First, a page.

“Truly,” Beethoven remarked in 1827, “in Schubert there dwells a divine spark.” Franz Schubert himself worshiped the older composer and was a torchbearer at his funeral. In the following year, he asked for one of Beethoven’s string quartets to be played at his own sickbed, days, if not hours, before he died at the age of thirty-one. Many of Schubert’s works contain homages to Beethoven: the Fate theme of Beethoven’s Fifth Symphony is the animating motif of Schubert’s terrifying song “Der Zwerg” (The Dwarf). His “Auf dem Strom” (On the River, for voice, piano, and horn) takes up the theme of the Eroica’s death march. And the unusual tempo marking of the first song of the Winterreise cycle (Mässig, in gehender Bewegung, moderate, at walking pace), written in the year of Beethoven’s death, might be seen as a valedictory reference to the latter’s piano sonata “Les Adieux” of 1809–1810.
For Schubert’s contemporaries, Beethoven was the colossus, a figure whose titanic energy and sublime originality went on to define the cult of the hero-musician in the nineteenth century. His deafness added a strain of tragedy. And Beethoven could look the part, his image in paint, print, and sculpture portraying the rugged aesthetic adventurer. Schubert, on the other hand, was under five feet tall, bespectacled, and pudgy, “looking not like a god of music but like a harried Viennese clerk with a head-cold,” as a character in J.M. Coetzee’s Summertime puts it. His friends called him “Schwammerl,” mushroom. When the bodies of the two composers were exhumed in 1863, it was noticed that while Beethoven’s skull was thick, with a strong jawbone, Schubert’s cranium was possessed of an almost feminine fineness of construction.
The Austrian playwright Franz Grillparzer’s epitaph for Schubert, written for the monument that was erected at his grave in the summer of 1830, conveyed the sense that he had died young and, essentially, unfulfilled: “The art of music here entombed a rich possession, but even far fairer hopes.” Many of Schubert’s greatest pieces were, at that date, unknown or unappreciated. Compared to Beethoven, his longer works were for decades felt to be rambling or lacking in structure. Hubert Parry summed up a long-standing critique in 1893:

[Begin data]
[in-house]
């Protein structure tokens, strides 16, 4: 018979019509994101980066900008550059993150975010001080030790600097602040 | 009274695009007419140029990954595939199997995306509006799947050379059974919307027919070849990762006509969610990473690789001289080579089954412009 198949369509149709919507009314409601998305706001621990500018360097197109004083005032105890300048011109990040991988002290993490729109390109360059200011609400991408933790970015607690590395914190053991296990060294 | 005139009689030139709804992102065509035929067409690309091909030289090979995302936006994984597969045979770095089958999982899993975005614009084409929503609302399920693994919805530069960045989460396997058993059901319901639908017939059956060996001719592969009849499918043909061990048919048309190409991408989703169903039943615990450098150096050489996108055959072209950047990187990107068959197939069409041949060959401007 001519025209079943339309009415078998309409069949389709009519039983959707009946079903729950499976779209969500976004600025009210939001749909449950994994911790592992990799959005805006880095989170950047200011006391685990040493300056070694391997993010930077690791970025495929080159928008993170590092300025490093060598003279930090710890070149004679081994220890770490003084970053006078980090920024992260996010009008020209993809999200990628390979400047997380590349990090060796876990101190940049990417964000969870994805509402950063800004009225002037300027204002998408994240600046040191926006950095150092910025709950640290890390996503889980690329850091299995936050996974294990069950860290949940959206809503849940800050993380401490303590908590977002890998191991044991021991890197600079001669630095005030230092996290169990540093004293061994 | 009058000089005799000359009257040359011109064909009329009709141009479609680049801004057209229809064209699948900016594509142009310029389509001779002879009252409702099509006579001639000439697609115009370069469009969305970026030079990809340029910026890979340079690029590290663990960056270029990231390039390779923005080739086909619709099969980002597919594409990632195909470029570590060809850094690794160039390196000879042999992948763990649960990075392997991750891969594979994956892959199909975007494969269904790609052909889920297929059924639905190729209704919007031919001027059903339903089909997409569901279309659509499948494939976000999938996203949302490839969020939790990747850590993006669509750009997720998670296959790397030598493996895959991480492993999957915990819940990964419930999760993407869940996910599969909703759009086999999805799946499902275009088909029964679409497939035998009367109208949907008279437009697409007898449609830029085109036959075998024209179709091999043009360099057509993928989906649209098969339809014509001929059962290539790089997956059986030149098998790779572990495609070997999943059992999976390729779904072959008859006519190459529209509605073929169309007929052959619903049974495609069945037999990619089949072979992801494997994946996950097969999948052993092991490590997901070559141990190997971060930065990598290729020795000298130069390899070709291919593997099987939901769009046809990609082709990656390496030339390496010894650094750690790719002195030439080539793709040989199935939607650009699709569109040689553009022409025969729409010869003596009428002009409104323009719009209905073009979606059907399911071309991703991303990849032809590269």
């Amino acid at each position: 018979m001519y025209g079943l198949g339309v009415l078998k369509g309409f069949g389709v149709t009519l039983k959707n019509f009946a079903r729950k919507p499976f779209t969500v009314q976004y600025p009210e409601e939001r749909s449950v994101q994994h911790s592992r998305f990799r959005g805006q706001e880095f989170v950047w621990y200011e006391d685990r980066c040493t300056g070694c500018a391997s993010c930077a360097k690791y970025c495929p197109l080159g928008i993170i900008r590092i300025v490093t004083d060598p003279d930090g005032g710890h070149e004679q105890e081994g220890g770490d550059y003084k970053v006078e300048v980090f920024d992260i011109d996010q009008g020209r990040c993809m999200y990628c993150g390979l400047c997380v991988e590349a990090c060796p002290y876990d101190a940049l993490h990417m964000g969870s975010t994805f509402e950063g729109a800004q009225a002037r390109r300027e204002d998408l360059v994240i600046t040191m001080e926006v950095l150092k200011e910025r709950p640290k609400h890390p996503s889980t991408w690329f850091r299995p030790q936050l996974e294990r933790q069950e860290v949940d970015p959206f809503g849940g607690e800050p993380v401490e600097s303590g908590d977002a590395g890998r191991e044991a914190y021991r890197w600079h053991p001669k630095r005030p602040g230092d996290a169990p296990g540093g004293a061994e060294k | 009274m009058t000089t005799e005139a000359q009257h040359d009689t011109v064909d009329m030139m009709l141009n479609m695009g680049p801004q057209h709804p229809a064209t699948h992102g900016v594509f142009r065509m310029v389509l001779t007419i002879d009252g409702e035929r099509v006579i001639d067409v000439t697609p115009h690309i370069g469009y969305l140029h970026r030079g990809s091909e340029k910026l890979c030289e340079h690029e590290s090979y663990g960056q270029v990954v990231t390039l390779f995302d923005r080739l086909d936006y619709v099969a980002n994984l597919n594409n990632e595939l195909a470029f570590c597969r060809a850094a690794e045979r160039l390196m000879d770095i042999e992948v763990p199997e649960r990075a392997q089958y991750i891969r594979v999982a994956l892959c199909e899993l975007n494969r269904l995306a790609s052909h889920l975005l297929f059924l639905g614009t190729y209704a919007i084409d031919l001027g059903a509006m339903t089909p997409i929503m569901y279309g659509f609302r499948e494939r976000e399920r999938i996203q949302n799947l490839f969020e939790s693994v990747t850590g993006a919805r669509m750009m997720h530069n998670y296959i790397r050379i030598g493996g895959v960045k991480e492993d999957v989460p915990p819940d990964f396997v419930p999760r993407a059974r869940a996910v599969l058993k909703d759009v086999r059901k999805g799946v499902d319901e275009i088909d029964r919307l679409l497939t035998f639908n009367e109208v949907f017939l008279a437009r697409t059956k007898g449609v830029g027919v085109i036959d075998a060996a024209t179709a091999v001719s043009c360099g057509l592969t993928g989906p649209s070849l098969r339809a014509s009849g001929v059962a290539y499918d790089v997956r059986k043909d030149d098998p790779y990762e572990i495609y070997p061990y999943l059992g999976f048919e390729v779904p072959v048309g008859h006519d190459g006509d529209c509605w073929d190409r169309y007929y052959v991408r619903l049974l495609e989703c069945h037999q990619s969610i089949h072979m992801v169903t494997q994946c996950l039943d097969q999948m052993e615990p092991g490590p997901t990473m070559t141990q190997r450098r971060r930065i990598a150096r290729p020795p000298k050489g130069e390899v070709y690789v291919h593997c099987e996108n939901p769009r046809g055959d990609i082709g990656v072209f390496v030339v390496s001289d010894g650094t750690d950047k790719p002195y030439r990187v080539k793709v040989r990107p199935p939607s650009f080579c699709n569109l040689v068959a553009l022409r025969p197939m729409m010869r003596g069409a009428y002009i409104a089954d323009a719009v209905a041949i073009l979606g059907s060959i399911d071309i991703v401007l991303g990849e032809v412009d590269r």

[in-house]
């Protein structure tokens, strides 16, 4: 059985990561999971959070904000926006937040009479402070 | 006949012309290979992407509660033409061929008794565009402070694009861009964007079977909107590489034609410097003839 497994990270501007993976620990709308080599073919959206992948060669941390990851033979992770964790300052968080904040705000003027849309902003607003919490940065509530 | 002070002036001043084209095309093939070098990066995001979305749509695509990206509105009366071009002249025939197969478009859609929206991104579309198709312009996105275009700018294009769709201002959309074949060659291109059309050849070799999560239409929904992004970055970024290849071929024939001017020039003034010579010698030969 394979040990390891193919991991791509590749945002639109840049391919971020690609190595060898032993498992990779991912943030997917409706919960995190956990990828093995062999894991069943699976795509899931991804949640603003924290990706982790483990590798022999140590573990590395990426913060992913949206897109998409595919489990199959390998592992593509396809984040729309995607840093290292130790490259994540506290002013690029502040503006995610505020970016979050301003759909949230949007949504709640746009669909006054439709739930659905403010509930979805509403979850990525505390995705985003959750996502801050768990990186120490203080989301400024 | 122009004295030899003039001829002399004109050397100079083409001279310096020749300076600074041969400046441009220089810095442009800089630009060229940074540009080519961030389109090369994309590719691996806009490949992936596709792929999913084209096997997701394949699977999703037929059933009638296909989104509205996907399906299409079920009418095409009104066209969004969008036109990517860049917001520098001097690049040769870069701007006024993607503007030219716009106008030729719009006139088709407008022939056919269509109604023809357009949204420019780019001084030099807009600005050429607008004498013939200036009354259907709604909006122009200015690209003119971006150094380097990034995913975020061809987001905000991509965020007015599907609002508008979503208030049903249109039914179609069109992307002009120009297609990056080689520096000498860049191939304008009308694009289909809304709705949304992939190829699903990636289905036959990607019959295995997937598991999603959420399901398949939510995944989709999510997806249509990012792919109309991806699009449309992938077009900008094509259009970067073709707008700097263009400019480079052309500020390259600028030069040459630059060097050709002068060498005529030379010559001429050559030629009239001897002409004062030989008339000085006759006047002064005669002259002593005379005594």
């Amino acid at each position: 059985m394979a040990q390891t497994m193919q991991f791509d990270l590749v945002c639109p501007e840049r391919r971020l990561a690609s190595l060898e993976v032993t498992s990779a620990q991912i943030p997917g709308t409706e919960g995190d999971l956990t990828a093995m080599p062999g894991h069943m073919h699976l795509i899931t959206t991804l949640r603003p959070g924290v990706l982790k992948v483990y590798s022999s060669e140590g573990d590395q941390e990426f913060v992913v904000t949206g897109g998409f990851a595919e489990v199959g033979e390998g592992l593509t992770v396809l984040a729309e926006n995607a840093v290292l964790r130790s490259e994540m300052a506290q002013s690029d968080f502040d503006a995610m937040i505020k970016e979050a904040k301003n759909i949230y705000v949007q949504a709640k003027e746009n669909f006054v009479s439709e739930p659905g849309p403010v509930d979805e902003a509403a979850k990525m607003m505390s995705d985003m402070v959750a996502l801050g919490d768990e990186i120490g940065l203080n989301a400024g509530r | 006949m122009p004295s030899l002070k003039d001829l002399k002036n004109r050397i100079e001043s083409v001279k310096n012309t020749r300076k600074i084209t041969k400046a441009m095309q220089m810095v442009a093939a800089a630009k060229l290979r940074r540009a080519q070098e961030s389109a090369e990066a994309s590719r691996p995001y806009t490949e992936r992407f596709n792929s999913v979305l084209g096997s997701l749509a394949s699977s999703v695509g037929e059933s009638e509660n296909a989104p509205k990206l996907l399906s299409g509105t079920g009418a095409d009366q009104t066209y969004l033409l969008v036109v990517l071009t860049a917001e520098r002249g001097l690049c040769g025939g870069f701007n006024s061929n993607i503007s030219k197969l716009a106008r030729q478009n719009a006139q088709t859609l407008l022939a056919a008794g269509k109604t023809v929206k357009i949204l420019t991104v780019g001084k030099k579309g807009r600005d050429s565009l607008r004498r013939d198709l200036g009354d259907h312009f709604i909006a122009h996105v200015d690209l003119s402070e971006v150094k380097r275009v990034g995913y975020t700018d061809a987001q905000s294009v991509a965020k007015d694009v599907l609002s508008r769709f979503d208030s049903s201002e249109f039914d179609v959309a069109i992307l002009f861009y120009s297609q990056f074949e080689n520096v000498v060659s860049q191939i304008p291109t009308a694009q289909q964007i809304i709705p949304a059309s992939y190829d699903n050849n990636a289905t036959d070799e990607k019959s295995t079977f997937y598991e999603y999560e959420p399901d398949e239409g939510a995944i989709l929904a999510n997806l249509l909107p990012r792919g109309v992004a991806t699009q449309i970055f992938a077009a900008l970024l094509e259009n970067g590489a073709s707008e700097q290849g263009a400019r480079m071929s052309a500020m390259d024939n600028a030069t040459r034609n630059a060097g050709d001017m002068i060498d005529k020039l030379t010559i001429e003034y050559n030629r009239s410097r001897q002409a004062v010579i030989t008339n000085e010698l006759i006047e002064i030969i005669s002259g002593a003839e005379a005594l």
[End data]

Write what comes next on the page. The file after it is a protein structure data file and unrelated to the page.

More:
[Schubert] had no great talent for self-criticism, and the least possible feeling for abstract design, and balance, and order…. In instrumental music he was liable to plunge recklessly, and to let design take its chance.
As different styles of classical music have weakened the hold of the Beethoven model, Schubert’s “heavenly length” (Robert Schumann’s phrase for his Ninth Symphony) has come to be better appreciated and better understood, as has his harmonic language. It was the most successful composer of the late twentieth century, Benjamin Britten, who summed up the new appreciation of Schubert, in a lecture he gave on…
This is exclusive content for subscribers only.
Get unlimited access to The New York Review for just $1 an issue!
Continue reading this article, and thousands more from our archive, for the low introductory rate of just $1 an issue. Choose a Print, Digital, or All Access subscription.